Good 404 Error Pages

The Dreaded 404 Page

No matter how careful you are, sometime someone is going to try to pull up a page on your web site that doesn't exist. You might move a page or they might mis-type a URL or follow a link of someone else that mis-typed a URL.

When it happens, unless you take precautions, the user gets your web server's default 404 page. This is generally a plain white page that tells them in geek-speak that the page doesn't exist. In observing casual web users, the most common reaction that I have seen to this error is for the user to decide that the site no longer exists (ouch!).

What to do?

First off, create a custom 404 page for your site (links to how to do that at the end of the article). Here are some general guidelines for your custom 404 page.

Do:

  • Explain what has happened in human-readable text (if you mention â¬S404 errorâ¬ý, explain what it means).
  • Use copy that is friendly and consistent with the voice of your site.
  • Explain how it could have happened (including the possibility of changes to the web site).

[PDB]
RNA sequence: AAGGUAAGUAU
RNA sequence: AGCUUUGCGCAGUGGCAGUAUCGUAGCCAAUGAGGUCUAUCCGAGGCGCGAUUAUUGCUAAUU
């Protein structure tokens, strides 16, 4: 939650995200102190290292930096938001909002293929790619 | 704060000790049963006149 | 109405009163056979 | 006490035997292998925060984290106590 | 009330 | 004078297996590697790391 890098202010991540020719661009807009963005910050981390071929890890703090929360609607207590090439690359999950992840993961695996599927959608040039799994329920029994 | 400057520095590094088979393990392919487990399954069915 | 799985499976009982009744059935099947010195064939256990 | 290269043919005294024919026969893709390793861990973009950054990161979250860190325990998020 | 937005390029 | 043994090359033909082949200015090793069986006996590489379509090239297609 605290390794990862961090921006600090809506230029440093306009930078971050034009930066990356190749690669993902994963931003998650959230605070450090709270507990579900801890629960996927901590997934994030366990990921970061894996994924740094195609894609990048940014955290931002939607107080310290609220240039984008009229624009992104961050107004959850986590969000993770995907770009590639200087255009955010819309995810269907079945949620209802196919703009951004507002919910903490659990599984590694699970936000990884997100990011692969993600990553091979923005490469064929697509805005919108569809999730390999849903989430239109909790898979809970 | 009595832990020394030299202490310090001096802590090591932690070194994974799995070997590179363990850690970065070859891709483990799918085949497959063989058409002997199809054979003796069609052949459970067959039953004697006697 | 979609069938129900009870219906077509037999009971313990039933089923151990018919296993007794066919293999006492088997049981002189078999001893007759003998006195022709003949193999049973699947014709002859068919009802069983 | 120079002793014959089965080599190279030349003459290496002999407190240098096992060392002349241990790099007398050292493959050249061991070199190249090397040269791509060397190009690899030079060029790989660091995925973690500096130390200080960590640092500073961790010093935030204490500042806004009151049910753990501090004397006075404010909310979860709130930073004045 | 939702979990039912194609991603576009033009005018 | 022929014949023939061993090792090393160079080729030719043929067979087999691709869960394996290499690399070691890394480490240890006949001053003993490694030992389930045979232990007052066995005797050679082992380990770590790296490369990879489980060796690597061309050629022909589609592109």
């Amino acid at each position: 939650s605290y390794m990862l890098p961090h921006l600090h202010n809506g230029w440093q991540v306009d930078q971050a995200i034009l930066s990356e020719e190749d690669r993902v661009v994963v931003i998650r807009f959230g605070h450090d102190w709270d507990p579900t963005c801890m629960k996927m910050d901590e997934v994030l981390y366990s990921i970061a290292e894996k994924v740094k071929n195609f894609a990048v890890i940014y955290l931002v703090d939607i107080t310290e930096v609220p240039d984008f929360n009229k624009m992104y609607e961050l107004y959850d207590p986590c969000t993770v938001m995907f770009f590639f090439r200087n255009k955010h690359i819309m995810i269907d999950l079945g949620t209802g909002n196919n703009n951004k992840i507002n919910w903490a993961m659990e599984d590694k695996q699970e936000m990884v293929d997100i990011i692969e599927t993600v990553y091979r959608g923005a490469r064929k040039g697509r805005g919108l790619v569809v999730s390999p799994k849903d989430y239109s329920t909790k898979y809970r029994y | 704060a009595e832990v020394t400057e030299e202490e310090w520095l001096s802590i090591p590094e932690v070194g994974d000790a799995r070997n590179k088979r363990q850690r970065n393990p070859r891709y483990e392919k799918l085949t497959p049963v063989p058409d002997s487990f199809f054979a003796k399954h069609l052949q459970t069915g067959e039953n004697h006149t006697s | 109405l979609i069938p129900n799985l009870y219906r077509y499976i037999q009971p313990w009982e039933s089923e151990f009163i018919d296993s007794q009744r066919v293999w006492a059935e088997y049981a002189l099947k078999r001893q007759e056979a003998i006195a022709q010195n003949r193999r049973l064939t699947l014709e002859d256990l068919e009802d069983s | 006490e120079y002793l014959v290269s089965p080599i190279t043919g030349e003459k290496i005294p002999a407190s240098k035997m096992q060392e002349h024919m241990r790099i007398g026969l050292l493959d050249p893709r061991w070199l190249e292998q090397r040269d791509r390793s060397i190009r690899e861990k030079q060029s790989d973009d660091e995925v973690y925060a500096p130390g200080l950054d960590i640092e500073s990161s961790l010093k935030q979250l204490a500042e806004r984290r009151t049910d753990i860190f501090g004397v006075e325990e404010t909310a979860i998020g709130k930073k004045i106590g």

• Offer a site map.
  • Make the 404 page look like part of your site (and yet make sure that it stands out that this is an error page). Most experts say to make it minimalistic and exclude the normal navigation, but I usually just make it look like part of the site with something red and bold to indicate an error.
  • Make sure that the error page is longer than 512 bytes (characters) long or Internet Explorer will show its own error message instead.
  • If possible, offer a search form.
  • If possible, log the error or give the user the ability to report it to you.
  • If possible, show the user options relevant to what they may have been looking for.
Donâ¬"t:
  • Automatically redirect the user without their permission (unless you are sure that you know what page they were looking for).
  • Assume that the error is the fault of the user.
If you follow all (or at least most) of these guidelines, you should help retain visitors that could have otherwise been lost. Good luck!

Links:
http://www.alistapart.com/articles/perfect404/
http://www.sitepoint.com/article/error-handling-user-experience
http://www.evolt.org/article/mblog/4090/4299/
http://www.4guysfromrolla.com/webtech/061499-1.shtml (404 on IIS)
http://www.4webhelp.net/tutorials/misc/errors.php (404 on Apache)
http://www.plinko.net/404/custom.asp (includes instructions for different web servers)

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